The Best Substrate for Leopard Tortoise

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best substrate for leopard tortoise

The leopard tortoises is a charming, large species of tortoise that has become a very popular reptile pet in the past years. 

They are found in the savannas throughout eastern and southern Africa, which makes them an arid type of tortoise species and can do very well on a variety of dry substrates in captivity.

With the great number of available tortoise substrates in the market, it would be tough to make a safe choice especially if you are a new tortoise keeper.

The most important things to look out for when buying the best leopard tortoise substrate is if it’s first of all safe and if it meets the conditions of the natural habitat of the leopard tortoise.

Best Substrate for Leopard Tortoise

Fine grade orchid bark works best since I’ve seen so many people raise literally dozens of leopards on orchid bark and they all say it’s the best type of substrate of leopard tortoise.

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Fluker Labs Repta-Bark All Natural Bedding

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Being that leopard tortoises are from arid regions, this would be a great replica of the savanna environment that they are used to, allowing you easily accommodate your leopard tortoise.

Its ideal depth should be at least 2 inches as it stimulates digging behavior in your pet.


  • Prevents excessive moisture and absorbs waste
  • Natural bedding for all high humidity loving reptiles
  • 100% natural Repta-Bark substrate
  • Good at absorbing humidity (<50%)
  • Might help a small bit with smell


  • Can mold in high humidity

Understanding Leopard Tortoise Substrates

Leopard Tortoise Habitat

Leopard tortoises live in Africa, extending from Sudan and Somalia, all the way to Namibia in all the savannas type on habitats, meaning that Leopard Tortoise thrives in an arid environment.

This tortoise is a grazing type of species that favors semi-arid, thorny grassland habitats.

Grazers eat a mixture of grasses and succulent plants in the wild with grasses making up for most of their diet.

Moisture Level of a Substrate for Leopard Tortoise

The moisture level of a substrate for a leopard tortoise should be somewhere between 40% and 60%.

Simply stated, the moisture level is the quantity of water contained in the soil where generally, soil moisture can range from 10% to 45%, but can be higher during and after watering.

The humidity can be altered by different means but the best is to make use of pulverized water over the substrate.

To do this you can use any kind of bottle with a pulverizer as long as you disinfect it completely.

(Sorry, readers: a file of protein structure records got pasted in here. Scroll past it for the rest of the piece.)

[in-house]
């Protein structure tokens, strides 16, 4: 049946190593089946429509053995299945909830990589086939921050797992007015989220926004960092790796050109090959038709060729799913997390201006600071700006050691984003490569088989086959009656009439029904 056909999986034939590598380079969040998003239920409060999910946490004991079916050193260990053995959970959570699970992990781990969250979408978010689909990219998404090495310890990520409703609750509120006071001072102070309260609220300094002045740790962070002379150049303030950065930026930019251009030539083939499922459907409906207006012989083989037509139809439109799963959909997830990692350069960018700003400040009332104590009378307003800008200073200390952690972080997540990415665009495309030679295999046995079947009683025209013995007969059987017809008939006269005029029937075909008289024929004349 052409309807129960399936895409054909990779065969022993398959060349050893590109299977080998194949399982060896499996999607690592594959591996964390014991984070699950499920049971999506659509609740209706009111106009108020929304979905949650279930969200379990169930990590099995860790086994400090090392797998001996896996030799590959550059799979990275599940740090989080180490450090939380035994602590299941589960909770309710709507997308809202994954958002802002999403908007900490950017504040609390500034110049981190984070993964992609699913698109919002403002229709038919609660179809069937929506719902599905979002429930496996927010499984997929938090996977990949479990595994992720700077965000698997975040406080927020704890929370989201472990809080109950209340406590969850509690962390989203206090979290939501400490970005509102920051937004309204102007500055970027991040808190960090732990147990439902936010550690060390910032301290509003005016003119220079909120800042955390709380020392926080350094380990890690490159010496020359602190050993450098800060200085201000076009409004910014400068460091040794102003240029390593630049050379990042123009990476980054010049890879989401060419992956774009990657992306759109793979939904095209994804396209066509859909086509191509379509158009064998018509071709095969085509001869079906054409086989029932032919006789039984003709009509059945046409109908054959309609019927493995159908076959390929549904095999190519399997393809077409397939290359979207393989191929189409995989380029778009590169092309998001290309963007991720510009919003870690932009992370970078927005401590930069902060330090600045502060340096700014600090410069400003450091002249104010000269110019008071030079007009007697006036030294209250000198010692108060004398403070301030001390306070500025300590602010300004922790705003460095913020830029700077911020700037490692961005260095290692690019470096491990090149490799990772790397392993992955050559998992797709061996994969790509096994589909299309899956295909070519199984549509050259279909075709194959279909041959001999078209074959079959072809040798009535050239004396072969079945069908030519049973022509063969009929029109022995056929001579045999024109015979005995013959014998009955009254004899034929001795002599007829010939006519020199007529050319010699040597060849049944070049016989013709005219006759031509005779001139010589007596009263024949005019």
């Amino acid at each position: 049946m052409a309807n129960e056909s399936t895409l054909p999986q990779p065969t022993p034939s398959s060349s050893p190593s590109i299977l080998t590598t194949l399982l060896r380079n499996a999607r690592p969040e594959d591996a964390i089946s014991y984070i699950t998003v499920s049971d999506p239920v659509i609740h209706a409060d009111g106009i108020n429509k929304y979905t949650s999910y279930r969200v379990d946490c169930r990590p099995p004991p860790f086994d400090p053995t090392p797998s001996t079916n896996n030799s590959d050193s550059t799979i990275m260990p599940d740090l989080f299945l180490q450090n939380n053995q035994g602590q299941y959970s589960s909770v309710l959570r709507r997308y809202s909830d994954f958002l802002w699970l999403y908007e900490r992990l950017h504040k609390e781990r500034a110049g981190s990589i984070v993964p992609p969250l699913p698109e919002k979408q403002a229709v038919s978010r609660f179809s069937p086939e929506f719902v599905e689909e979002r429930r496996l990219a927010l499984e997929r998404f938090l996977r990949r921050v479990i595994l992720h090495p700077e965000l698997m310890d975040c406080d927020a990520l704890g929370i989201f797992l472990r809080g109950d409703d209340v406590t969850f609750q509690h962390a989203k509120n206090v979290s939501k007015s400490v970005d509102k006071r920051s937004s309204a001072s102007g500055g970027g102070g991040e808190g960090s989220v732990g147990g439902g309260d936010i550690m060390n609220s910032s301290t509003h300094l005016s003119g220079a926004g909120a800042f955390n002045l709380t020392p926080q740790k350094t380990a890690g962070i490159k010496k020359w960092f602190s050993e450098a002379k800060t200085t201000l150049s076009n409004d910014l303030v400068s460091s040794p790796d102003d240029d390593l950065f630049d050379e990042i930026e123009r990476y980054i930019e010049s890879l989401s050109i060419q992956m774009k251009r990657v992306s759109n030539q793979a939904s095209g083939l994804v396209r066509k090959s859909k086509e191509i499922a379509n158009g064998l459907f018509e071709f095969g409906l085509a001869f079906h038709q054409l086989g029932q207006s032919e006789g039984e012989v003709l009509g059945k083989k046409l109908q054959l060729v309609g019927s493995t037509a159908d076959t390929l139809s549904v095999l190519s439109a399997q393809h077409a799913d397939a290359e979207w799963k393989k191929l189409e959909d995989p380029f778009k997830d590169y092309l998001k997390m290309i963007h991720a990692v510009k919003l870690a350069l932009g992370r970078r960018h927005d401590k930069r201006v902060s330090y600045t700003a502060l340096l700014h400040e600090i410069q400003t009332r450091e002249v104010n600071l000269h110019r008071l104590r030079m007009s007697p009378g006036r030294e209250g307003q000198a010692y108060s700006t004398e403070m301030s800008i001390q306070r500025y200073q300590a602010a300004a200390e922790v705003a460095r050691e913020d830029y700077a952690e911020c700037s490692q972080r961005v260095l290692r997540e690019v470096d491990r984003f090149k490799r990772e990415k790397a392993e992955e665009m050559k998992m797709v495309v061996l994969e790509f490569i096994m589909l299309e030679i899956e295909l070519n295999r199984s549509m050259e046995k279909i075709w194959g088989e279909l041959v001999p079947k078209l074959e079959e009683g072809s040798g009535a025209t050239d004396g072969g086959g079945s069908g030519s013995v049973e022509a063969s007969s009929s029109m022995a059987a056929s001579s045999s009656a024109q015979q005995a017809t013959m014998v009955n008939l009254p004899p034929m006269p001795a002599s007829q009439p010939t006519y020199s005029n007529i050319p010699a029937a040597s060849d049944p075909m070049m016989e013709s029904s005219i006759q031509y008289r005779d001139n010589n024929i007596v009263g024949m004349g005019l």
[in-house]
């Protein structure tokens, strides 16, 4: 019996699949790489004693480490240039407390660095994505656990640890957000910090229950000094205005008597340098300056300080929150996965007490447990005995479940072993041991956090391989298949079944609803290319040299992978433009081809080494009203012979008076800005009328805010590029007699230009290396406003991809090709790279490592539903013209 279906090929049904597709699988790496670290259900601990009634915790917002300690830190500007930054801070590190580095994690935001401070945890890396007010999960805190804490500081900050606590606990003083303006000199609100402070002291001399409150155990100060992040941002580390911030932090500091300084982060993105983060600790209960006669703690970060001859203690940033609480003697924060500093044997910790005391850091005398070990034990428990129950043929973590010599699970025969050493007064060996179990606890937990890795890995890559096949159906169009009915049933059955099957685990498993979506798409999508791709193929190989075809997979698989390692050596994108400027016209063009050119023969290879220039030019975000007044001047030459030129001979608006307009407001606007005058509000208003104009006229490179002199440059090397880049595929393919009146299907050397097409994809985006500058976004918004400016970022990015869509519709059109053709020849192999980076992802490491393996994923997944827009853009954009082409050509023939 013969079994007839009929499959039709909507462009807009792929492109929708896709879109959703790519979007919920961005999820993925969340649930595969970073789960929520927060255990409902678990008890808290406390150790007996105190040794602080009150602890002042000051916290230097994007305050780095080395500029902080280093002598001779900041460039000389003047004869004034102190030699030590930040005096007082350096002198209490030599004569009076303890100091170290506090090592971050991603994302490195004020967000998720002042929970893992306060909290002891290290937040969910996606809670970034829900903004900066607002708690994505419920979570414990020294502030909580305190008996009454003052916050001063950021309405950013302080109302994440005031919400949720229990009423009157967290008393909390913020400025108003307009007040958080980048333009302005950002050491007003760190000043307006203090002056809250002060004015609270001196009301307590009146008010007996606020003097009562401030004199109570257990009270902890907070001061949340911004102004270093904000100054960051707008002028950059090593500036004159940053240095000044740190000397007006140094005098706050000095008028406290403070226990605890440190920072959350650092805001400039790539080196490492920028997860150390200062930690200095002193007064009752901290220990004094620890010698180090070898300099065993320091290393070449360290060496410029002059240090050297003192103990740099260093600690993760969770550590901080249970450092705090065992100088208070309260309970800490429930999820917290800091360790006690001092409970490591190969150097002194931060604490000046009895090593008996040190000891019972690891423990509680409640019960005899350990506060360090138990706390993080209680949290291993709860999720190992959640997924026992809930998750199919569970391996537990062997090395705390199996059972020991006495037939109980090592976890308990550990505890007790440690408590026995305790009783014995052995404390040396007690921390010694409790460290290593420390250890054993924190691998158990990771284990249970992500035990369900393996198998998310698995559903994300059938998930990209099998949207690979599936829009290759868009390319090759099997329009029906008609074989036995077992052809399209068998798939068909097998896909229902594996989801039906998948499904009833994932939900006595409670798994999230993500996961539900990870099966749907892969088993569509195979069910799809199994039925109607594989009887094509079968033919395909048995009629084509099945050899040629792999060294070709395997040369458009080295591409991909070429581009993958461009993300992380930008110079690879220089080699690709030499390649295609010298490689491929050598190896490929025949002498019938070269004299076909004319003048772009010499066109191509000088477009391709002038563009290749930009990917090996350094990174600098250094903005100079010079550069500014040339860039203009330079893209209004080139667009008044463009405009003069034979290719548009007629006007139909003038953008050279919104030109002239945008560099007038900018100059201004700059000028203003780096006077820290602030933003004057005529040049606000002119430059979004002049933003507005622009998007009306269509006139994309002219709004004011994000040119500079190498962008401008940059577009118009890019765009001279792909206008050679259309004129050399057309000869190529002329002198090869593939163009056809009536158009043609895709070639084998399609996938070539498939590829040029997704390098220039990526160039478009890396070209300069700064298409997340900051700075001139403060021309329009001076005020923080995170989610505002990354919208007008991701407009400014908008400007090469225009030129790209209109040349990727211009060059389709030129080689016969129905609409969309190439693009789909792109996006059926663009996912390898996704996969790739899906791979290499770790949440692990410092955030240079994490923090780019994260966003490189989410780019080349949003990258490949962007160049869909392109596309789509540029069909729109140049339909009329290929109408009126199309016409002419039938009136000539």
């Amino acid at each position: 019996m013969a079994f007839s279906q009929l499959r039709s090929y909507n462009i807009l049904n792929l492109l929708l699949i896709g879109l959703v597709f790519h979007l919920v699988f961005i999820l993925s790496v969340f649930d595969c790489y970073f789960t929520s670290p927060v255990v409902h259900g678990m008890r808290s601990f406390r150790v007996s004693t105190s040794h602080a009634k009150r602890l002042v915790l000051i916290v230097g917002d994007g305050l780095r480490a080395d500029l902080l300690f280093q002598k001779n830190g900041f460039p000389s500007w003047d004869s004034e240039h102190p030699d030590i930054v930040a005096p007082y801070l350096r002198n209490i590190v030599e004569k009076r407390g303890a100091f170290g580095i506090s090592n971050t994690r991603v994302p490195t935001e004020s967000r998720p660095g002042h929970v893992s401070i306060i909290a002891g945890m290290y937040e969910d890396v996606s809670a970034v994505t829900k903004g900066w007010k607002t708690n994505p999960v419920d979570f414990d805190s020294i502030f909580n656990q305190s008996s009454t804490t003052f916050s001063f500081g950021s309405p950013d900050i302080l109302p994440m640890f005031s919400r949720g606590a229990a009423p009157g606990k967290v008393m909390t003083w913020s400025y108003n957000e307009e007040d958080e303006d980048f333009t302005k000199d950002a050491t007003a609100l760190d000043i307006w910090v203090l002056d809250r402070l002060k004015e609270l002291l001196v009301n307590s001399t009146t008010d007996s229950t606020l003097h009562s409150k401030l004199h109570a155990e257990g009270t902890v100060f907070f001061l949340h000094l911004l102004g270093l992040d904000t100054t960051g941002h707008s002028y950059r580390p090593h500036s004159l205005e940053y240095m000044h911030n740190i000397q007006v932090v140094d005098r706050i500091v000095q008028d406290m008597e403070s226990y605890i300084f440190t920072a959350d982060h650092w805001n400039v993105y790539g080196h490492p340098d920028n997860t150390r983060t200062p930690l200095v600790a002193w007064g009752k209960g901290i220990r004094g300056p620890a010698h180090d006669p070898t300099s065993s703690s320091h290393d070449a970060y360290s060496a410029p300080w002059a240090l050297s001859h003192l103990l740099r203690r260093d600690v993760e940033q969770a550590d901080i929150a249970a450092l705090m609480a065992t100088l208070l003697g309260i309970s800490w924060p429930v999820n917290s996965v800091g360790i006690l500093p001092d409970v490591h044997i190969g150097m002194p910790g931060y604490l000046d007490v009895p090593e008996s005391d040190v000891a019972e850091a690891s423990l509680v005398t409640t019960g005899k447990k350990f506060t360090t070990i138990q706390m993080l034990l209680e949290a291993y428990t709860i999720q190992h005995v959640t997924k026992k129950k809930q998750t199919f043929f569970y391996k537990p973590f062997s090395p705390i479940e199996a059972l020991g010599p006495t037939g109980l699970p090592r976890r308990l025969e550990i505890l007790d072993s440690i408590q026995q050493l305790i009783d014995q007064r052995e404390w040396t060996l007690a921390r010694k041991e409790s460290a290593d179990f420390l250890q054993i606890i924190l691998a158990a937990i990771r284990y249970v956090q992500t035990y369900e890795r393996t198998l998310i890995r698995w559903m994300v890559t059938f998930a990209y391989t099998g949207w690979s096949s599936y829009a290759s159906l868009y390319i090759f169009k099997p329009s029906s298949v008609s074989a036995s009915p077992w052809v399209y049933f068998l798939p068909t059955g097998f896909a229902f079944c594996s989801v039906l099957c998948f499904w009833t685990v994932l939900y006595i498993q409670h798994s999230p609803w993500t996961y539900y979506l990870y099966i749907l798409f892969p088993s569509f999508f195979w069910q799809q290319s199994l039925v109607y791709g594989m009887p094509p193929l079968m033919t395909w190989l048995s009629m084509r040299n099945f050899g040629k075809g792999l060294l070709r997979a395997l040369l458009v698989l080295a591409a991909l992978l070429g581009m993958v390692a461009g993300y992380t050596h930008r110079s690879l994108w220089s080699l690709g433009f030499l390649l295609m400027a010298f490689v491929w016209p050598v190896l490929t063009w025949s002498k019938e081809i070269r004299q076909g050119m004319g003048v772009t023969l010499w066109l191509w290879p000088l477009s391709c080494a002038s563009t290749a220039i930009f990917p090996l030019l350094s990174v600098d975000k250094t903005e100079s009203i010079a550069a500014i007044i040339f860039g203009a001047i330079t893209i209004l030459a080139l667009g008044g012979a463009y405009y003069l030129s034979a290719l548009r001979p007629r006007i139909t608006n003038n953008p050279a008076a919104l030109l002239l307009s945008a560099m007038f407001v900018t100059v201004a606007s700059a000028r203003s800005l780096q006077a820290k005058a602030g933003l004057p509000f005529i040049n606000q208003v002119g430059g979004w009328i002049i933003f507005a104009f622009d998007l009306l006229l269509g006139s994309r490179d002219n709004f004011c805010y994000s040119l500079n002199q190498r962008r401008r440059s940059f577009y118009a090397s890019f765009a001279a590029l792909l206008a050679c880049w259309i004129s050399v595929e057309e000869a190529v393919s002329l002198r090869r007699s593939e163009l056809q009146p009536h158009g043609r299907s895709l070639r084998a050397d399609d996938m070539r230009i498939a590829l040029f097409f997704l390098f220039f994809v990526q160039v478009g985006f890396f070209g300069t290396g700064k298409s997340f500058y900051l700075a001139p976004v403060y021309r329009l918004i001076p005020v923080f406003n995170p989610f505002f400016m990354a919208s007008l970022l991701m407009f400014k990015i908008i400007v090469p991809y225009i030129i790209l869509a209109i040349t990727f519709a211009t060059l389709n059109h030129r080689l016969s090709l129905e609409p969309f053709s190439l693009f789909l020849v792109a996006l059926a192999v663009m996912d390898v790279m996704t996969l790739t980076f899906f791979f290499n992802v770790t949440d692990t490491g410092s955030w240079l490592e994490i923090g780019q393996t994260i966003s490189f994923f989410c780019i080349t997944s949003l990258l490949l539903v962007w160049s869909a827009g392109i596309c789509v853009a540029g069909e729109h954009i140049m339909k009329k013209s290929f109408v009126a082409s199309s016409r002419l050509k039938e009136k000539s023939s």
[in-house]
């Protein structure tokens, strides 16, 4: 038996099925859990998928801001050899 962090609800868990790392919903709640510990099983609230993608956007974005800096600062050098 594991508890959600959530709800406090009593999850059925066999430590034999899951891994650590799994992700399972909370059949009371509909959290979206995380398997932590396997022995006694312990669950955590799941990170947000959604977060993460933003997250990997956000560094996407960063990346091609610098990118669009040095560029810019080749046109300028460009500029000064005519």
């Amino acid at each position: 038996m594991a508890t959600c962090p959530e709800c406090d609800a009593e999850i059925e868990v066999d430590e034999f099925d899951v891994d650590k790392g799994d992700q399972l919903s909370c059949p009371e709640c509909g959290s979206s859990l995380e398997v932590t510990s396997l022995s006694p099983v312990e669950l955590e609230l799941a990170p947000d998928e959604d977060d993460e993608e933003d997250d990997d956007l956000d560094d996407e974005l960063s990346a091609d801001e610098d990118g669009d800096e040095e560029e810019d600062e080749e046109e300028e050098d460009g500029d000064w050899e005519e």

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Why the Humidity Level is Important

The humidity level of the substrate is very important because the substrate is in direct contact with your pet.

Humidity helps your tortoise to keep warm and maintain optimum body temperature.

A wet substrate would generally be more humid than a dry one.

So have the needs of your pet at the back of your mind when adjusting the humidity of your terrarium.

Overly high humidity isn’t the best and can cause shell rot.

Low humidity below normal limits would also lead to dehydration and the skin and shell would be unhealthy too.

With a humidity level within the safe range for your leopard tortoise, it would be fine.

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REPTI ZOO Reptile Terrarium Hygrometer

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The Required Substrate Depth for A Leopard Tortoise

Sometimes it’s to get away from the heat, and other times it’s to lay eggs.

With this in mind, it’s important to use a substrate that allows digging, and you have to make it as deep as possible.

The ideal depth for the substrate is about 6 inches, but as this would require a lot of space not everyone can afford that depth.

No matter the limitations you face, make sure your substrate is at least 2 inches deep so that your pet can dig freely.

How Often Should You Change the Substrate of a Leopard Tortoise?

Most pet owners have a hard time knowing when to change the substrate and they end up leaving it for too long.

There is no one right time to change the substrate as this depends on factors like the depth, size of the tank, and some others.

With a 2-inch substrate, you would need to change it after about 3 or 4 months.

Cleaning after every meal is good practice.

If you have a substrate that is 6 inches deep, you would need to change it after 5 or 6 months, and you would not necessarily have to change the whole thing.